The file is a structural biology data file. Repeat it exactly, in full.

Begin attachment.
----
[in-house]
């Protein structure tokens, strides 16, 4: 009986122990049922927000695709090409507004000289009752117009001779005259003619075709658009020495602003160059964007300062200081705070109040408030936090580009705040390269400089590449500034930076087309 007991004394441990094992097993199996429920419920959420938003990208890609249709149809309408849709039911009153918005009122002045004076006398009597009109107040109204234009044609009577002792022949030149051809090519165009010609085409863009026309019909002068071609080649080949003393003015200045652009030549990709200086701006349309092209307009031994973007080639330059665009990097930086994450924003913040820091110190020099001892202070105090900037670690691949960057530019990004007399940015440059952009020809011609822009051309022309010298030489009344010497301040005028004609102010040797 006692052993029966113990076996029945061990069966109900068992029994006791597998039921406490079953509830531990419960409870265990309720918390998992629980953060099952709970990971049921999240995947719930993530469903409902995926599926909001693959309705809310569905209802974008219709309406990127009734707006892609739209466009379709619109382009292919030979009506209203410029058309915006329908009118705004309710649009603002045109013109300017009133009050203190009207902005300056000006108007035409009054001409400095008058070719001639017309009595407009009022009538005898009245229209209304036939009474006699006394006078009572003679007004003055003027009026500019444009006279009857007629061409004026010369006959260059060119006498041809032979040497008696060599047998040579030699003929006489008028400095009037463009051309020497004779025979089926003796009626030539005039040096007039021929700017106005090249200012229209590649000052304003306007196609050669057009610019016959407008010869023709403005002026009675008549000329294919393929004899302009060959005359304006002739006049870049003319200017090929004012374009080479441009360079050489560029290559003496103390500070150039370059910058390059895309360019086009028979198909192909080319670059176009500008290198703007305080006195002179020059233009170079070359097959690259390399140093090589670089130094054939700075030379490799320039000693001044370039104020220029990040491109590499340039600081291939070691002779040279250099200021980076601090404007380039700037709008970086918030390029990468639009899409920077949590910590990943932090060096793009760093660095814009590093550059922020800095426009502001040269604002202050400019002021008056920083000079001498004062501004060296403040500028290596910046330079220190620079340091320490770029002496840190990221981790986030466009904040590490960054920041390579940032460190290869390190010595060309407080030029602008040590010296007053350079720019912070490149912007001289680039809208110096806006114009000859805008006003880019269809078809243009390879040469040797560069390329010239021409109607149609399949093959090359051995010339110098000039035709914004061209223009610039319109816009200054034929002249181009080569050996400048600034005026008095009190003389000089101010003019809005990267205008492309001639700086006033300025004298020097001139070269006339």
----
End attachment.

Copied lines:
[in-house]
């Protein structure tokens, strides 16, 4: 009986122990049922927000695709090409507004000289009752117009001779005259003619075709658009020495602003160059964007300062200081705070109040408030936090580009705040390269400089590449500034930076087309 007991004394441990094992097993199996429920419920959420938003990208890609249709149809309408849709039911009153918005009122002045004076006398009597009109107040109204234009044609009577002792022949030149051809090519165009010609085409863009026309019909002068071609080649080949003393003015200045652009030549990709200086701006349309092209307009031994973007080639330059665009990097930086994450924003913040820091110190020099001892202070105090900037670690691949960057530019990004007399940015440059952009020809011609822009051309022309010298030489009344010497301040005028004609102010040797 006692052993029966113990076996029945061990069966109900068992029994006791597998039921406490079953509830531990419960409870265990309720918390998992629980953060099952709970990971049921999240995947719930993530469903409902995926599926909001693959309705809310569905209802974008219709309406990127009734707006892609739209466009379709619109382009292919030979009506209203410029058309915006329908009118705004309710649009603002045109013109300017009133009050203190009207902005300056000006108007035409009054001409400095008058070719001639017309009595407009009022009538005898009245229209209304036939009474006699006394006078009572003679007004003055003027009026500019444009006279009857007629061409004026010369006959260059060119006498041809032979040497008696060599047998040579030699003929006489008028400095009037463009051309020497004779025979089926003796009626030539005039040096007039021929700017106005090249200012229209590649000052304003306007196609050669057009610019016959407008010869023709403005002026009675008549000329294919393929004899302009060959005359304006002739006049870049003319200017090929004012374009080479441009360079050489560029290559003496103390500070150039370059910058390059895309360019086009028979198909192909080319670059176009500008290198703007305080006195002179020059233009170079070359097959690259390399140093090589670089130094054939700075030379490799320039000693001044370039104020220029990040491109590499340039600081291939070691002779040279250099200021980076601090404007380039700037709008970086918030390029990468639009899409920077949590910590990943932090060096793009760093660095814009590093550059922020800095426009502001040269604002202050400019002021008056920083000079001498004062501004060296403040500028290596910046330079220190620079340091320490770029002496840190990221981790986030466009904040590490960054920041390579940032460190290869390190010595060309407080030029602008040590010296007053350079720019912070490149912007001289680039809208110096806006114009000859805008006003880019269809078809243009390879040469040797560069390329010239021409109607149609399949093959090359051995010339110098000039035709914004061209223009610039319109816009200054034929002249181009080569050996400048600034005026008095009190003389000089101010003019809005990267205008492309001639700086006033300025004298020097001139070269006339």